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In Duterte’s killing fields, life is cheap and masked gunmen are all-powerful
By Ezra Acayan
When Rodrigo Duterte came to power on a promise to kill tens of thousands of criminals, those who didn’t know him had a question. Was he serious? Those who had seen his tactics as mayor of the southern city of Davao already knew. He was serious, but he was also out of control. He would act first and not even bother to ask questions later. He would allow police to kill and torture with impunity, and most of their victims would be those already victimised by the war on drugs: the poor, the young and the powerless.
Since 2016 as many as 27,000 men, women and children have died in a wave of extra-judicial killings that peaked in the summer of 2017 but continues today.
The International Criminal Court has launched an initial investigation to establish whether Duterte and his enforcers should be charged with crimes against humanity. He has responded by withdrawing the Philippines from the court’s jurisdiction.
Ezra Acayan is a Manila-based photographer who has spent more than two years on the front lines of his country’s epidemic of violence. He believes that with three years left in Duterte’s term it is more vital than ever to record the atrocities committed in his name.
Supporters revere a portrait of Rodrigo Duterte on his inauguration day in 2016.
Duterte’s presidential campaign was based on a promise to wipe out crime by any means necessary.
Signs reading “I am a thief, do not tolerate me” were left on the bodies of two men dumped near Quezon city outside Manila.
The victim of a vigilante-style execution by suffocation lies with his head wrapped in tape on a street in Manila. The sign reads “I am a Chinese drug lord”.
The bodies of Paul Lester Lorenzo and Danny Laurente are hauled away on a railway trolley. They were shot in what police said was a drug bust in Manila.
Isabelita Espinosa weeps for her 16 year-old son, killed when armed men opened fire in a Manila slum. Six others including three children and a pregnant woman were also killed.
Funeral workers remove tape from the head and wrists of a man who police said was executed by vigilantes in Manila.
Luzviminda Siapo arriving home from Kuwait after her son’s death. He was killed by armed men a day after a neighbour reported him for selling drugs.
An alleged drug user, shot dead in Manila after witnessing another drug-related killing.
Human rights workers inspecting a police station in Manila found dozens of alleged drug suspects crammed illegally into a tiny detention cell behind a bookshelf.
Family and friends in the funeral cortege of 16 year-old Nercy Galicio, who was kidnapped, raped and murdered by unknown men in Navotas. She was said to have been a drug courier.
Francisco Santiago Jr., an alleged drug dealer, after a 2016 shootout with police in Manila. Police said he had earlier “played dead” after being shot by a plain-clothes officer.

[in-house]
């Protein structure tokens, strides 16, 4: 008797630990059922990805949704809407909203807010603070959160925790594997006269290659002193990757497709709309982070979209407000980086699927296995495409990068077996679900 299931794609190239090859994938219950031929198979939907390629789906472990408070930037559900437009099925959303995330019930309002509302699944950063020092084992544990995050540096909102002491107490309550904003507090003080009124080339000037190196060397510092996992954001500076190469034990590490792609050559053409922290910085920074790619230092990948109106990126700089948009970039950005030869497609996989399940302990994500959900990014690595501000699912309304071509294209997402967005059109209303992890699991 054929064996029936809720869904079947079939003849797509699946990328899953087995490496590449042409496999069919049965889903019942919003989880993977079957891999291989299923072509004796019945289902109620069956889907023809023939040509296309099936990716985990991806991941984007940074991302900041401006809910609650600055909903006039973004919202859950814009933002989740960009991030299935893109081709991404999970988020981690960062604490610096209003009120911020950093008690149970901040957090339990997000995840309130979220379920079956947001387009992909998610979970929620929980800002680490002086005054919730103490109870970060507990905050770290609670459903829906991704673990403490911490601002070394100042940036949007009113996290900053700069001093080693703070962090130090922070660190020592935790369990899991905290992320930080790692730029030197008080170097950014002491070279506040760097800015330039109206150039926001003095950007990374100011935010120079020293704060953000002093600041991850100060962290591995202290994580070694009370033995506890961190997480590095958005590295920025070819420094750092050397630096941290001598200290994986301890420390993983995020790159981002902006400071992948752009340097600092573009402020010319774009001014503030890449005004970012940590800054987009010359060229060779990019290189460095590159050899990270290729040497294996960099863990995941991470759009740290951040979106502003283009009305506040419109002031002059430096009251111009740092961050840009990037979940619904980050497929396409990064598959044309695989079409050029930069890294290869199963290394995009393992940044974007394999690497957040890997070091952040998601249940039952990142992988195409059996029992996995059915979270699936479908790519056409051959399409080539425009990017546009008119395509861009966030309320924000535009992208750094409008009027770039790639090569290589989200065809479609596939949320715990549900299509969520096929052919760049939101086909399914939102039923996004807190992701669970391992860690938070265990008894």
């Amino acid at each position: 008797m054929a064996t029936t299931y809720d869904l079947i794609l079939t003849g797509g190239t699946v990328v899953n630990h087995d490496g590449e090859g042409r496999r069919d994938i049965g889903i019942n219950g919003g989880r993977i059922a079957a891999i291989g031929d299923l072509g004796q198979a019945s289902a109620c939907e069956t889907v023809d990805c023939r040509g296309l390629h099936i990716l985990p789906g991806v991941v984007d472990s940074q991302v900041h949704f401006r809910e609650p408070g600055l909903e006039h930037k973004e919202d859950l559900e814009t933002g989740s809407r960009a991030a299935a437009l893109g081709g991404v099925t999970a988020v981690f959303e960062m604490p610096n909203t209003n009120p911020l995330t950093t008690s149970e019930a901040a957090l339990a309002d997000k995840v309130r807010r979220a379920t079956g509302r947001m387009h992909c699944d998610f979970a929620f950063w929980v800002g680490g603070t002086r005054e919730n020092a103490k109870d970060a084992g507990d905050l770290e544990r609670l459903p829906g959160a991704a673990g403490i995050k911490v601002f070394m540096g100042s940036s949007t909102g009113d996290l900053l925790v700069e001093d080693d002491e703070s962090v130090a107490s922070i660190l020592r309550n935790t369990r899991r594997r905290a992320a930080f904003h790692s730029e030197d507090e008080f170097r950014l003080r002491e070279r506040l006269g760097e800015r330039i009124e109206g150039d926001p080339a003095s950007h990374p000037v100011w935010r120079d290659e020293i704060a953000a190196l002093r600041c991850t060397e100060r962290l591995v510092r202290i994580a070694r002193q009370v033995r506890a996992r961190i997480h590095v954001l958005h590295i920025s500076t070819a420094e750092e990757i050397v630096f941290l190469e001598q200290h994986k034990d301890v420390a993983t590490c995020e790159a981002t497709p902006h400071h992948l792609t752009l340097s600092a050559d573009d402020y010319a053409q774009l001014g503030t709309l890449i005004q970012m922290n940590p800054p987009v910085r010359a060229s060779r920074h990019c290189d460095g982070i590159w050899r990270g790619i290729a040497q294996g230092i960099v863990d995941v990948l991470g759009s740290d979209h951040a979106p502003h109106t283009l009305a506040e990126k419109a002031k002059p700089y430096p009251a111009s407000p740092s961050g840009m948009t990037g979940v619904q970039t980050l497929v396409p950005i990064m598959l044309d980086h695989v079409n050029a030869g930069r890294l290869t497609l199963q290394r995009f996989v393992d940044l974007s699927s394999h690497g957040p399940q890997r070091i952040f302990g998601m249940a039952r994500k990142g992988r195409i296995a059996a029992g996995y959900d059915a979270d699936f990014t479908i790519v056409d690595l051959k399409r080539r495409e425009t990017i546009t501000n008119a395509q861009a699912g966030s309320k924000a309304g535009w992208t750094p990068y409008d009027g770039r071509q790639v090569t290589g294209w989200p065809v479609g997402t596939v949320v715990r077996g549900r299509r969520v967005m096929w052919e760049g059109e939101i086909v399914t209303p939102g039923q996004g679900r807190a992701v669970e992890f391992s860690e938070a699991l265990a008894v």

The body of 5-year-old Francis Manosca lies in a coffin during his funeral wake in 2016. He was shot at home, standing behind his father when gunmen killed them both by firing through their front door.
A police investigator covers a shooting victim with a poster in Quezon City.
Police at a Manila murder scene in 2017.
Sixteen year-old Arjay Suldao was kidnapped and killed by unknown men looking for his older brother in 2017.
Raymart Siapo, a teenager, was killed by armed men a day after a neighbour had reported him for selling drugs.
A father smokes in the stairwell where his son was murdered by masked men.
Relatives follow the bodies of two cousins killed by masked gunmen in Caloocan.
Ginnalyn Soriano weeps over the body of her elder brother, killed by police during what they said was a drug sting operation in Malabon.
More than 100 people were killed in the bloodiest week of Duterte’s drug war so far, in August 2017. They included this suspected dealer outside a restaurant in Manila.
Jing Perez at the site of the slum home of her adopted son, murdered by unknown men in June 2017. The graffiti reads ‘papatayin’ (‘to be killed’).
Family and friends of Leah Espiritu, mother of six and a suspected drug pusher. She was shot dead by unknown killers in Caloocan.
Mourners at the funeral of Jennifer Taburada, shot dead a year after her partner was killed and allegedly mutilated by police.
A tricycle driver lies dead in Manila at the height of the drug war.
A man weeps for his son, killed by police in what they say was a shootout after he fled from a police checkpoint in August 2017.
Joshua Laxamana, in pictures laid out by his father. He was killed aged 17 after supposedly escaping from a police checkpoint in Tarlac, north of Manila.
Andrea Salonga mourns her 17 year-old brother, who relatives said was a drug user. He was shot dead by unidentified assailants.
The word “missing” marks a tomb at a public cemetery north of Manila. It contains unclaimed bodies of drug suspects killed by police.
Diana Vinculado weeps after finding the body of her husband in July 2017. She was told he died in a shootout with police.
The body of a man said to have fought back in a drug bust by undercover police, July 2016.
A sign outside the house of a teenager who left home with a friend to take part in a video game tournament, and never came back. Police say the friend engaged them in a shootout after fleeing a roadside checkpoint.
Nercy Galicio, 16, at her funeral.
Ezra Acayan is an award-winning documentary photographer whose work focuses on social issues and human rights. He won the Ian Parry Scholarship Award for Achievement in 2018 and in 2017, together with a team of Reuters journalists, was awarded a special merit at the Human Rights Press Awards for his multimedia reporting on the Philippines’ drug war. His photographs have twice been exhibited as part of the UN Human Rights Council’s Universal Periodic Review of the Philippines.